Posted in cultural changes, digital learning, digital parenting, parent education, parents and technology, writing for the web

Why I Blog for Media Tech Parenting

Made at Wordle.com.

Over a year ago I started this blog, MediaTechParenting.net. My aim was and is to organize, connect, and share resources on media, technology, and digital parenting — information that I encounter every day.

Over the course of a school year I often chat with adults about their digital kids. Most parents are enthusiastic, perhaps even astounded about the digital changes that occur every day in their lives. Yet, they also admit to feeling confused, worried, and even a bit befuddled. Often I find parents reflecting on how committed parents — who understand the importance of these digital changes — are supposed to keep track of the constantly changing digital landscape?

As a 22 year veteran in the educational technology world, I like to sift through articles, seek out references and discover resources that can help people — especially the parents of my students — understand more about the digital world. I read articles, watch videos, listen to stories, and keep an eye out for interesting research. It makes sense to share them on a blog. When I think about a post, I ask the question, “If I were a parent of a digital kid, what might I want to learn about?”

Continue reading “Why I Blog for Media Tech Parenting”

Posted in cell phones, digital parenting, online safety, online security

Clear Explanation About Cell Phone Hacking

Think seriously about securing the cell phones in your family. Over at NetFamilyNews Ann Collier has written a clear explanation of hacking and spoofing (and some links, too).

If you find you are glued to the news from Great Britain’s News Corp scandal, but still a bit fuzzy about how to implement better security on your own mobile phones, please read Collier’s post.

Continue reading “Clear Explanation About Cell Phone Hacking”

Posted in acceptable use, cell phones, digital citizenship, family conversations, parents and technology, teens and technology

Make a Digital Action Plan for Kids’ New Gadgets

 Any time a child receives a new digital device, parents need to update or introduce a digital gadget action plan — something akin to the rules-of-the road that are so critical to new teenage drivers. Flashy new smartphones, iPads, iPod Touches, music players, computers, laptops, notebooks, and video games — most connected in some way to the exciting, but rough and tumble world of the Internet — require parents to focus just as intently as they do on driving lessons. Sometime during the first week of gadget ownership, and especially before school vacation ends, sit down with your child and go over the expectations in your action plan.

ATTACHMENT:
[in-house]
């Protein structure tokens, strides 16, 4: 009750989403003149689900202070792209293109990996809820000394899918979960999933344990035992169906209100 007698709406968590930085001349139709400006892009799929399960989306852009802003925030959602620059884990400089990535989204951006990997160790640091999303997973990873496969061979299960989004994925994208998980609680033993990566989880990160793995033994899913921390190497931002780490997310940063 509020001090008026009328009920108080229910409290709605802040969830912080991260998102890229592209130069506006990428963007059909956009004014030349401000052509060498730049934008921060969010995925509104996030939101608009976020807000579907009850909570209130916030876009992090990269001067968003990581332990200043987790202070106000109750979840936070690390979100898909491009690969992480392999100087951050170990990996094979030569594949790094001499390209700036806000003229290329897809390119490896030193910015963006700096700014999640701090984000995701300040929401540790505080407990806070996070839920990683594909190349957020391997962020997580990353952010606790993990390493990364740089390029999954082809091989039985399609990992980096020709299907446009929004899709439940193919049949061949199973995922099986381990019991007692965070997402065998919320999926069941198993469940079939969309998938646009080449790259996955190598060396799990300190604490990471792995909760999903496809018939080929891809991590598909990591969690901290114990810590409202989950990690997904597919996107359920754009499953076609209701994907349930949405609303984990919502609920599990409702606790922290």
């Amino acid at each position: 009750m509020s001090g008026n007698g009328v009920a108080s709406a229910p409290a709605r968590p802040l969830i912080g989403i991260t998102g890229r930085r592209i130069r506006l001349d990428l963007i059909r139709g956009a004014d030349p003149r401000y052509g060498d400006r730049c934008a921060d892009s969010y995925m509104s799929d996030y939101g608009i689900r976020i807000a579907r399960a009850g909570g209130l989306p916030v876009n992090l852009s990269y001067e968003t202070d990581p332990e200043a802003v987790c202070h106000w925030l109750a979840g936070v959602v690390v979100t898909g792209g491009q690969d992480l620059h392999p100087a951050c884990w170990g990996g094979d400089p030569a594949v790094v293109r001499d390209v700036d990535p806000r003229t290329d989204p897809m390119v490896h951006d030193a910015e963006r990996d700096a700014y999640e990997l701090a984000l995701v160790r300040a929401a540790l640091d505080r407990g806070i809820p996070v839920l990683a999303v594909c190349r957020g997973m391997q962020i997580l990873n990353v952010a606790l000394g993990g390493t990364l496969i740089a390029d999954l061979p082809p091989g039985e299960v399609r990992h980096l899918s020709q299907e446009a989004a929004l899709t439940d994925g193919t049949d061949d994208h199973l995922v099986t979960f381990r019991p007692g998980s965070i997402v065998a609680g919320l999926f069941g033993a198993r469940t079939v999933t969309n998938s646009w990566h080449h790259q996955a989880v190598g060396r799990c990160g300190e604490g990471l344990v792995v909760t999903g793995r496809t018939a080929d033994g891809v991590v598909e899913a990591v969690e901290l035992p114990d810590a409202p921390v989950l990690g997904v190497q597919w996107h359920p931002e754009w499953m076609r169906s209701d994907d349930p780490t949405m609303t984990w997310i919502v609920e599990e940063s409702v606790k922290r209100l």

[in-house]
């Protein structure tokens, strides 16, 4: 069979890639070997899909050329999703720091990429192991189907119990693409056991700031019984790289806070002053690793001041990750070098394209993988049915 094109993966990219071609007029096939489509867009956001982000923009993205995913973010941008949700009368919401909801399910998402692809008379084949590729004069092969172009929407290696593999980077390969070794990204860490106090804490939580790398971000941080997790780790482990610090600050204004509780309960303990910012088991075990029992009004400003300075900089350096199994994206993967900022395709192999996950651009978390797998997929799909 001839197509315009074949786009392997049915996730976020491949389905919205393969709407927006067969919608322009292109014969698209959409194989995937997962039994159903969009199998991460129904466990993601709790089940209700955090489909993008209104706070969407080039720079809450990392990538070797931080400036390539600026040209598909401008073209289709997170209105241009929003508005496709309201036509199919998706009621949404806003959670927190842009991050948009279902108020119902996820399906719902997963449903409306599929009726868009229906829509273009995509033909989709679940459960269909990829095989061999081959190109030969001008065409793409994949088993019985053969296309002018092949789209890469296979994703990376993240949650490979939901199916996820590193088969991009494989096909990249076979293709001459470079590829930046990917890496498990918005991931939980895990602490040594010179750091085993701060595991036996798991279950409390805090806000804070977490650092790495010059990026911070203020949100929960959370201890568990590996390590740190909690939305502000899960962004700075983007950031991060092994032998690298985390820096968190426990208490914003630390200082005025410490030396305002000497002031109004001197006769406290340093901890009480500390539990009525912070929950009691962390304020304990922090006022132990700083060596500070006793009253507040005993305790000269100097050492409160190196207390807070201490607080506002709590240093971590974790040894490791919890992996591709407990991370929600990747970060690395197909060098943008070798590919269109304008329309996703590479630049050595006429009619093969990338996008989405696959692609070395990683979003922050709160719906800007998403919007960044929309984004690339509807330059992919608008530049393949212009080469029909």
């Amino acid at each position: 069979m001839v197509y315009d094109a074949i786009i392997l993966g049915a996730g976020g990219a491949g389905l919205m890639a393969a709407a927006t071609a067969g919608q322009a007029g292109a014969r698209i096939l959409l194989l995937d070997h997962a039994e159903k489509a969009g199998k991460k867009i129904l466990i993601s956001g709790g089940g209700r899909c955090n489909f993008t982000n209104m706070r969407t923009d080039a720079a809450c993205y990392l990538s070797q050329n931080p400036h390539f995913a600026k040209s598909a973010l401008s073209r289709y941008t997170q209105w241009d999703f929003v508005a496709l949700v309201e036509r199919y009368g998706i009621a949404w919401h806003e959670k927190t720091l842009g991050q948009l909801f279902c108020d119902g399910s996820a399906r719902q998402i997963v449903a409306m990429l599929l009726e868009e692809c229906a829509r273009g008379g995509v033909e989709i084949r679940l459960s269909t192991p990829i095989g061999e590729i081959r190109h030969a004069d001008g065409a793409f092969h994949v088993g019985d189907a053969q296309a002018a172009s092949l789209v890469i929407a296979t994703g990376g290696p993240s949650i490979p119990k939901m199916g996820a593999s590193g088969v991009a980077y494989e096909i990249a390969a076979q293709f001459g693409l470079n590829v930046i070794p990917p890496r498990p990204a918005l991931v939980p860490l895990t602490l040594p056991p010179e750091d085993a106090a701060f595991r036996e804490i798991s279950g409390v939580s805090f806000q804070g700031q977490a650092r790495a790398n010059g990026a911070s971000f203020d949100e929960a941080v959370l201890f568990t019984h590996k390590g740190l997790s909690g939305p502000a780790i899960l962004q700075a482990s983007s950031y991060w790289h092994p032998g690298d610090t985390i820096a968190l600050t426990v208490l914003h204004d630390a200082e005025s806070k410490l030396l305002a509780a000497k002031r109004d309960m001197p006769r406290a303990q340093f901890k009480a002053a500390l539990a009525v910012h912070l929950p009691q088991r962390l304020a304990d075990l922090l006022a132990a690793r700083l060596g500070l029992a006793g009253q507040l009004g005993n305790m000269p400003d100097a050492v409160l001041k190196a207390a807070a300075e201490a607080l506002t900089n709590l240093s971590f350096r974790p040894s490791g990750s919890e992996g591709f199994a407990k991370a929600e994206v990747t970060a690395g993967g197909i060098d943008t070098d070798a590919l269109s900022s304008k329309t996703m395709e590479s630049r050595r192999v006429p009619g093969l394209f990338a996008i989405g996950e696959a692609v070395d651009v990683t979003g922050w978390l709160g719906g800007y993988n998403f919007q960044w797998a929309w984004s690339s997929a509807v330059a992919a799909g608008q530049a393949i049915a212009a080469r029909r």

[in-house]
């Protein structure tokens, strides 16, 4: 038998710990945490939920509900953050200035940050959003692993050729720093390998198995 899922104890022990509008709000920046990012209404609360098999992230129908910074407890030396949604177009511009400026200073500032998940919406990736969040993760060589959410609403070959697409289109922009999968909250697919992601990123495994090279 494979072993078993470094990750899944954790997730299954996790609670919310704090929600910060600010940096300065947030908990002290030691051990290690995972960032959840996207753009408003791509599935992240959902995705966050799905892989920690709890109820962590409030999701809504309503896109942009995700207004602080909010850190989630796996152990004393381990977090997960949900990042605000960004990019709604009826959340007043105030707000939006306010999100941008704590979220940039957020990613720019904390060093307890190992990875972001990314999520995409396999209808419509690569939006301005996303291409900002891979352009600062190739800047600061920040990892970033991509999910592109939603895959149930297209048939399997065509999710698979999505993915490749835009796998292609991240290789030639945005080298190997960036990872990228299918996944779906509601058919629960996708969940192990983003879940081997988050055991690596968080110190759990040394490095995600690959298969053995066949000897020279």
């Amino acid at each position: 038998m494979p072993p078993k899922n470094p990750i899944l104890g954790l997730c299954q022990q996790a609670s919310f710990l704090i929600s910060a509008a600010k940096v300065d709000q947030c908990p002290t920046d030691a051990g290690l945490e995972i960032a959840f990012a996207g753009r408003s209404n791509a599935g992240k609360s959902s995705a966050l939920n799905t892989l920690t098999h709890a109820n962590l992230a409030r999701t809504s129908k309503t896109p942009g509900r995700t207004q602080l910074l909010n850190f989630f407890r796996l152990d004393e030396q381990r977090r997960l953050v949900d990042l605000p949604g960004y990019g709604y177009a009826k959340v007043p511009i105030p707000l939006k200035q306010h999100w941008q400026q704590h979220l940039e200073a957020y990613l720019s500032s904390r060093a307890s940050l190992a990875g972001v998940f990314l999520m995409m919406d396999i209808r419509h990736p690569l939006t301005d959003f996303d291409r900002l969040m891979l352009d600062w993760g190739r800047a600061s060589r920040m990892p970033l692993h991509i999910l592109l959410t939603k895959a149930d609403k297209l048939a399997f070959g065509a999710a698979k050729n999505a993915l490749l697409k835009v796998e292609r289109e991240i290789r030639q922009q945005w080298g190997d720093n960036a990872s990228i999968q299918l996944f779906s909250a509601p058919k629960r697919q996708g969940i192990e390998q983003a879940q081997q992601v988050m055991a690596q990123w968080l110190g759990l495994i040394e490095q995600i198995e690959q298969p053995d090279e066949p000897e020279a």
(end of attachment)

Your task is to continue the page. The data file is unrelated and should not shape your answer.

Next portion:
My New iPad

Even as a youngster thrills to the capabilities of a new device, the potential for digital mistakes and judgment errors exists. A short, sarcastic comment or text can be perceived as cyber-bullying when it reaches its destination. A game can be played online with someone who is more interested in your child than the game. A couple of less than thoughtful words, sent to one person, can be forwarded easily and embarrassingly to many others. The right time to talk about acceptable use and intention versus consequence is when the device is new.

A digital action plan — an agreement, contract, or list of guidelines between you and your child — anticipates potential issues and lays out specific expectations that will arise when a youngster uses a digital device in the wider, less supervised, world.

A Few Points to Emphasize in Conversations With Your Child Continue reading “Make a Digital Action Plan for Kids’ New Gadgets”

Posted in answers to media questions, digital citizenship, digital photography, media literacy, parents and technology, privacy

Common Sense Media – Protecting Kids’ Privacy

Click to Visit Common Sense Media

Common Sense Media (CSM) is an advocacy group that I’ve noted a number of times on this blog. The group promotes media education rather than censorship and hands-on parent connections with their children’s media lives. President Obama mentioned CSM in his presidential campaign, lauding the organization’s “sanity not censorship” mission.